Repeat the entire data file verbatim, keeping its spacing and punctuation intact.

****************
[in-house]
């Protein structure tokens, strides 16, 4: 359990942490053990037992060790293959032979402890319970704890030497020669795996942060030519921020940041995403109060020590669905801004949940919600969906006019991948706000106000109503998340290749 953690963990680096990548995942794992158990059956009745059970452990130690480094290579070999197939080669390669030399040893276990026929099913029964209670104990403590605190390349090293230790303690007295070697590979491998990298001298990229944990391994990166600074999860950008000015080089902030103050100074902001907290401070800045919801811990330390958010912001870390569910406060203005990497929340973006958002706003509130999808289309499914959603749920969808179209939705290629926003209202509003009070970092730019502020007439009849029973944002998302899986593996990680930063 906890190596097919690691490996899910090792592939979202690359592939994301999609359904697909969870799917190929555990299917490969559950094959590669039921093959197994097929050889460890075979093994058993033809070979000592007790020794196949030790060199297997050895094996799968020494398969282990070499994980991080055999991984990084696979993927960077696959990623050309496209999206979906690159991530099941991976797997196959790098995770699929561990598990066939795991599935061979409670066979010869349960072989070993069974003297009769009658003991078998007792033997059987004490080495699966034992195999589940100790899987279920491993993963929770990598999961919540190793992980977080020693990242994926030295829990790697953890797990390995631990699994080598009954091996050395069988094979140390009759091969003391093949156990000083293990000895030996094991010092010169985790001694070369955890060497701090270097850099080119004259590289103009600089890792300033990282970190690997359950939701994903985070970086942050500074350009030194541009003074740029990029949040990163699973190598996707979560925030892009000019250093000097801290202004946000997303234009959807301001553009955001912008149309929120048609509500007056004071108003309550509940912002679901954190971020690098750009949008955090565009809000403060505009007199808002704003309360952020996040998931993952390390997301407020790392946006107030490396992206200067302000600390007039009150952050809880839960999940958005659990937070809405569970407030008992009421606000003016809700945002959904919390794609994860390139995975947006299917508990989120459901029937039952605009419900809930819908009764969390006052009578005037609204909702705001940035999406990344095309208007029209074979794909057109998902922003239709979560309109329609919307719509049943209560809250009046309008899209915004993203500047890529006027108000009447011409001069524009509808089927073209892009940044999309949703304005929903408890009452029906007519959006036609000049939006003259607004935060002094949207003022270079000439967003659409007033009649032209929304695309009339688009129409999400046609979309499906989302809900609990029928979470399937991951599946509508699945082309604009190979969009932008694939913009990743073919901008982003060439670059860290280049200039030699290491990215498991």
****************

[in-house]
């Protein structure tokens, strides 16, 4: 359990942490053990037992060790293959032979402890319970704890030497020669795996942060030519921020940041995403109060020590669905801004949940919600969906006019991948706000106000109503998340290749 953690963990680096990548995942794992158990059956009745059970452990130690480094290579070999197939080669390669030399040893276990026929099913029964209670104990403590605190390349090293230790303690007295070697590979491998990298001298990229944990391994990166600074999860950008000015080089902030103050100074902001907290401070800045919801811990330390958010912001870390569910406060203005990497929340973006958002706003509130999808289309499914959603749920969808179209939705290629926003209202509003009070970092730019502020007439009849029973944002998302899986593996990680930063 906890190596097919690691490996899910090792592939979202690359592939994301999609359904697909969870799917190929555990299917490969559950094959590669039921093959197994097929050889460890075979093994058993033809070979000592007790020794196949030790060199297997050895094996799968020494398969282990070499994980991080055999991984990084696979993927960077696959990623050309496209999206979906690159991530099941991976797997196959790098995770699929561990598990066939795991599935061979409670066979010869349960072989070993069974003297009769009658003991078998007792033997059987004490080495699966034992195999589940100790899987279920491993993963929770990598999961919540190793992980977080020693990242994926030295829990790697953890797990390995631990699994080598009954091996050395069988094979140390009759091969003391093949156990000083293990000895030996094991010092010169985790001694070369955890060497701090270097850099080119004259590289103009600089890792300033990282970190690997359950939701994903985070970086942050500074350009030194541009003074740029990029949040990163699973190598996707979560925030892009000019250093000097801290202004946000997303234009959807301001553009955001912008149309929120048609509500007056004071108003309550509940912002679901954190971020690098750009949008955090565009809000403060505009007199808002704003309360952020996040998931993952390390997301407020790392946006107030490396992206200067302000600390007039009150952050809880839960999940958005659990937070809405569970407030008992009421606000003016809700945002959904919390794609994860390139995975947006299917508990989120459901029937039952605009419900809930819908009764969390006052009578005037609204909702705001940035999406990344095309208007029209074979794909057109998902922003239709979560309109329609919307719509049943209560809250009046309008899209915004993203500047890529006027108000009447011409001069524009509808089927073209892009940044999309949703304005929903408890009452029906007519959006036609000049939006003259607004935060002094949207003022270079000439967003659409007033009649032209929304695309009339688009129409999400046609979309499906989302809900609990029928979470399937991951599946509508699945082309604009190979969009932008694939913009990743073919901008982003060439670059860290280049200039030699290491990215498991």